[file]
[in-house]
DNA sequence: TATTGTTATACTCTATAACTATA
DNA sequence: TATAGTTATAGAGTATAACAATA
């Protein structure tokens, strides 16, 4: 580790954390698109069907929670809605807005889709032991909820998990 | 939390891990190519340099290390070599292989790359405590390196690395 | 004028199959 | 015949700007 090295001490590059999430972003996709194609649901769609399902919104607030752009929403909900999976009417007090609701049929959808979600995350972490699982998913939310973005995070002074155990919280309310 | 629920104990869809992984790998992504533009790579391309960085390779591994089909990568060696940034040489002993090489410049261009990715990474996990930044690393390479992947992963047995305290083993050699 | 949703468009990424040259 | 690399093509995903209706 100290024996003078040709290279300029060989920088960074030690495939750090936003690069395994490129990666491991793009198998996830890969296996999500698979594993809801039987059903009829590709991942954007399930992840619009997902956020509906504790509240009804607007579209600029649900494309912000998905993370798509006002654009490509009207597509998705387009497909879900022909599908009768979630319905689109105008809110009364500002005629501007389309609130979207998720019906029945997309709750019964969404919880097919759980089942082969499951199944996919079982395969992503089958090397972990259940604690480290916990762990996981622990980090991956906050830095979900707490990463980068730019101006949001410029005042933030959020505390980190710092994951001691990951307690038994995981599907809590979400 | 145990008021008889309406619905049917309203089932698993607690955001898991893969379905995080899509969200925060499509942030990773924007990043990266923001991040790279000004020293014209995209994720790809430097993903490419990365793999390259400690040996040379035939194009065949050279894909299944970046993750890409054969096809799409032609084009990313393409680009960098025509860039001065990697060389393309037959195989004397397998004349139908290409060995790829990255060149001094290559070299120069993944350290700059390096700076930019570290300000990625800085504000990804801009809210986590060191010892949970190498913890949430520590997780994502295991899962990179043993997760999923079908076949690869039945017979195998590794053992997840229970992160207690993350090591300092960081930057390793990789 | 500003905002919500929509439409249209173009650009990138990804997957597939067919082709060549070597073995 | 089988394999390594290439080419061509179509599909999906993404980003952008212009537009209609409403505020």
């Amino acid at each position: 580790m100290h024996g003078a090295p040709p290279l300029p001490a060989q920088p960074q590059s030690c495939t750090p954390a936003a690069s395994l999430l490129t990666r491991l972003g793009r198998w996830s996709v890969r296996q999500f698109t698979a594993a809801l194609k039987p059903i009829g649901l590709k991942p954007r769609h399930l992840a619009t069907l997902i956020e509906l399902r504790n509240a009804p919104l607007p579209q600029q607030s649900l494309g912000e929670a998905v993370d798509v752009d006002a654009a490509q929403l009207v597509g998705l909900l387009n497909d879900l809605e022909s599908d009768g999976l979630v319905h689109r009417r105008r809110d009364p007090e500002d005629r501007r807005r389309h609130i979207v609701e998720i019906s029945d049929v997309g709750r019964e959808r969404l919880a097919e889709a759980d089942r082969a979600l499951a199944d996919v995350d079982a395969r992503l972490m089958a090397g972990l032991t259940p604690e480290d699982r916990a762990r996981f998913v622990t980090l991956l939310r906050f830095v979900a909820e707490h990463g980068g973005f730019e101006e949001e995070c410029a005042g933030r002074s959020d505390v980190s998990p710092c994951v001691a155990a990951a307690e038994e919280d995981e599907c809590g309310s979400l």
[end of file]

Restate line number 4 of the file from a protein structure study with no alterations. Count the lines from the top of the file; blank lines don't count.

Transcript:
């Protein structure tokens, strides 16, 4: 580790954390698109069907929670809605807005889709032991909820998990 | 939390891990190519340099290390070599292989790359405590390196690395 | 004028199959 | 015949700007 090295001490590059999430972003996709194609649901769609399902919104607030752009929403909900999976009417007090609701049929959808979600995350972490699982998913939310973005995070002074155990919280309310 | 629920104990869809992984790998992504533009790579391309960085390779591994089909990568060696940034040489002993090489410049261009990715990474996990930044690393390479992947992963047995305290083993050699 | 949703468009990424040259 | 690399093509995903209706 100290024996003078040709290279300029060989920088960074030690495939750090936003690069395994490129990666491991793009198998996830890969296996999500698979594993809801039987059903009829590709991942954007399930992840619009997902956020509906504790509240009804607007579209600029649900494309912000998905993370798509006002654009490509009207597509998705387009497909879900022909599908009768979630319905689109105008809110009364500002005629501007389309609130979207998720019906029945997309709750019964969404919880097919759980089942082969499951199944996919079982395969992503089958090397972990259940604690480290916990762990996981622990980090991956906050830095979900707490990463980068730019101006949001410029005042933030959020505390980190710092994951001691990951307690038994995981599907809590979400 | 145990008021008889309406619905049917309203089932698993607690955001898991893969379905995080899509969200925060499509942030990773924007990043990266923001991040790279000004020293014209995209994720790809430097993903490419990365793999390259400690040996040379035939194009065949050279894909299944970046993750890409054969096809799409032609084009990313393409680009960098025509860039001065990697060389393309037959195989004397397998004349139908290409060995790829990255060149001094290559070299120069993944350290700059390096700076930019570290300000990625800085504000990804801009809210986590060191010892949970190498913890949430520590997780994502295991899962990179043993997760999923079908076949690869039945017979195998590794053992997840229970992160207690993350090591300092960081930057390793990789 | 500003905002919500929509439409249209173009650009990138990804997957597939067919082709060549070597073995 | 089988394999390594290439080419061509179509599909999906993404980003952008212009537009209609409403505020």